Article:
But They Do It On TV!

Did you ever notice how movies never show horses pooping? In fact the movies do not do a good job at all of depicting actual horse ownership. Most TV shows and movies make it seem like all you do is saddle up and go. Honestly, this is all fine and dandy if you are never going to be around horses, but does become a problem if you start spending time around horses.

I had a boyfriend in my early twenties that grew up watching a lot of Bonanza. He was pretty much a city kid, but became enamored with the Ranch. In fact, after he spent some time on the Ranch he asked us to start calling him Rowdy. Since “Rowdy” was spending so much time on the Ranch, my Parents had a belt made for him, with R-o-w-d-y stamped on the back. Rowdy found one of my Dad’s old belt buckles and an old pair of cowboy boots, and that was it, Rowdy was a cowboy, in his mind at least.


Before Rowdy lost his horse privileges.


Now Rowdy figured he looked like a cowboy, but he still didn’t have or know how to ride a horse. I started giving him lessons and we would go for little walking pleasure rides around the Ranch. Finally Rowdy felt like he was ready to “check cows” by himself. Since we had been riding almost every day for a couple of months, in pretty much the same place, I felt like Rowdy could probably handle a short walking ride by himself.


I helped Rowdy saddle up my horse, Joe. Joe is the type of horse little girls dream about – he’s a golden palomino with a paint’s face. The type of horse that makes you feel like a cowboy. Rowdy and Joe walked off into the sunset and I went back to my chores. The Ranch is set up in such a way that you can see a good portion of it from the house. And unless you got in trouble a lot as a little girl for racing your horses, you would not realize this. As I spied on Rowdy and Joe on the mountain, I got scared.

Rowdy caught ‘city boy cowboy fever’ and had removed his shirt and was running Joe as fast as he could go, up and down the mountain (think The Man From Snowy River). Despite what you see on TV, cattlepeople rarely run our horses down mountains, we rarely full out run our horses, unless we are chasing cattle. It can be very hard on your horse to run down mountains, it’s a good way to hurt yourself and your horse.

I had to run to the barn, jump on an 4 wheeler and track down Joe and Rowdy to keep Rowdy from killing my horse. Needless to say Rowdy lost his horse privileges after that. Rowdy’s only explanation was, despite months of lessons, that is how the cowboy’s on TV do it. Sigh.

This story brings up two very good points. One, I’m not allowed to give horseback lessons to my boyfriends. Two, often people think what they see on TV is true.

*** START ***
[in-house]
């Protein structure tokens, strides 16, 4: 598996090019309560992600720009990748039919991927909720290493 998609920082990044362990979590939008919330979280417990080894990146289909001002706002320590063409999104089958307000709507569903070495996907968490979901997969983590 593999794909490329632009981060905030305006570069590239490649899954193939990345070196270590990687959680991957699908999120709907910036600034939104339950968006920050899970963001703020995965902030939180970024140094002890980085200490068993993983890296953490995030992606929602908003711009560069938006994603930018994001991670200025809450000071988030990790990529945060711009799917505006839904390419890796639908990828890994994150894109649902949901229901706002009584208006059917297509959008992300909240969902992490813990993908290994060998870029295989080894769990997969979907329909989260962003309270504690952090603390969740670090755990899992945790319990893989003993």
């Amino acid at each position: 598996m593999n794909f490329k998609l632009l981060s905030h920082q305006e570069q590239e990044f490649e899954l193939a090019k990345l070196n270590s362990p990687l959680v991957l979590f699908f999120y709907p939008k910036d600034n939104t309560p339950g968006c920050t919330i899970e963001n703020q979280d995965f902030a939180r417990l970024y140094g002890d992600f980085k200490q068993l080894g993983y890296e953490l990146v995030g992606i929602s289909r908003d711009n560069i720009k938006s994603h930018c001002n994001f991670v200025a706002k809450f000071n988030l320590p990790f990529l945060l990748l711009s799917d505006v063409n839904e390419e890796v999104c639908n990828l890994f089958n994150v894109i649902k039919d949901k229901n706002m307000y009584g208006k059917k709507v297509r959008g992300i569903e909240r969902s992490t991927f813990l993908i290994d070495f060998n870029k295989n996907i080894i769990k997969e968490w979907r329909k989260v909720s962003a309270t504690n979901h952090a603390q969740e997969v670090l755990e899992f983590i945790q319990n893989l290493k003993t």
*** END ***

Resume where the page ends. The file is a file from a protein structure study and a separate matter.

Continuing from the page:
Therefore I wanted to talk about something today that you never see on TV. Cleaning a horse’s hoof. This is a basic requirement of horse care. I was taught to clean out my horses hooves before and after every ride. If you don’t do this your horse can become lame. Rocks, mud and even nails can become stuck under their hooves, leading to infection and lameness.

Our horses are retired now. They go “barefoot” (that means we don’t have a farrier come out and put metal shoes on them), but they still get their hooves trimmed (it’s the same as trimming your nails) a couple times of year. I try and clean out their hooves as often as I can to keep them happy and healthy.


This is a bare horse hoof (it needs a trim).


This is a hoof-pick. I use this tool to clean out the horses hooves.


A dirty hoof! Compacted with mud, rocks, and organic material.


Cleaning all the nasty out of his hoof. This will smell if you don’t do it often. It’s very important that your horse has healthy feet and legs!


That has to feel good! A cleaned out hoof! He’s having his “nails did” this week, so his hooves will look a lot better soon.


Filed under Ag, Humor, Rants

5 Responses to But They Do It On TV!

  1. My boyfriend wants me to teach him how to ride and I’ve been terrified to do it simply for the reasons you stated above. Anytime anyone comes over to ride my horses they automatically want to yell “giddyup” and take off at a full force gallop!

    This is a great post though, I’ve met people in the past that never clean hooves out, it’s good to make people aware of proper horse maintenance!

  2. Very informative. I’ve ridden a horse once in my life and it didn’t really count. We were on vacation in Playa del Carmen and rode horses on the beach. The horses have travelled that route a jillion times, so I was really just sitting on a horse that happened to be moving.

    One question. I know it’s important to clean the hooves, but what of wild horses? How do they get along?

    • You know, that is a great question. I had an American Mustang as a little kid. I remember he had huge feet and never needed shoes. I don’t know this for a fact, but I’m thinking with wild mustangs, only the stong survive. And if you have bad feet, you’re probably going to be something’s dinner.

      • That’s a really good question. I have a mustang now and honestly, never thought about it. She does have big feet and I’ve never shod her. Guess it’s kinda like any other domesticated animal and its wild cousin. Take the domesticated dog vs. wolves, wolves can get by on far less and survive better than your average chihuahua!

  3. Erin Hess

    That’s awesome. I do the same for my mom’s goats (except they don’t get shoes, lol). Her hands aren’t strong enough for the shears any more, so every couple of months I go up and give them a trim and a cleaning. I have got to get her one of those hoof picks. I think they’d work just as well for the goats and mom could definitely do a bit of cleaning when I’m not there. Thanks for the idea!

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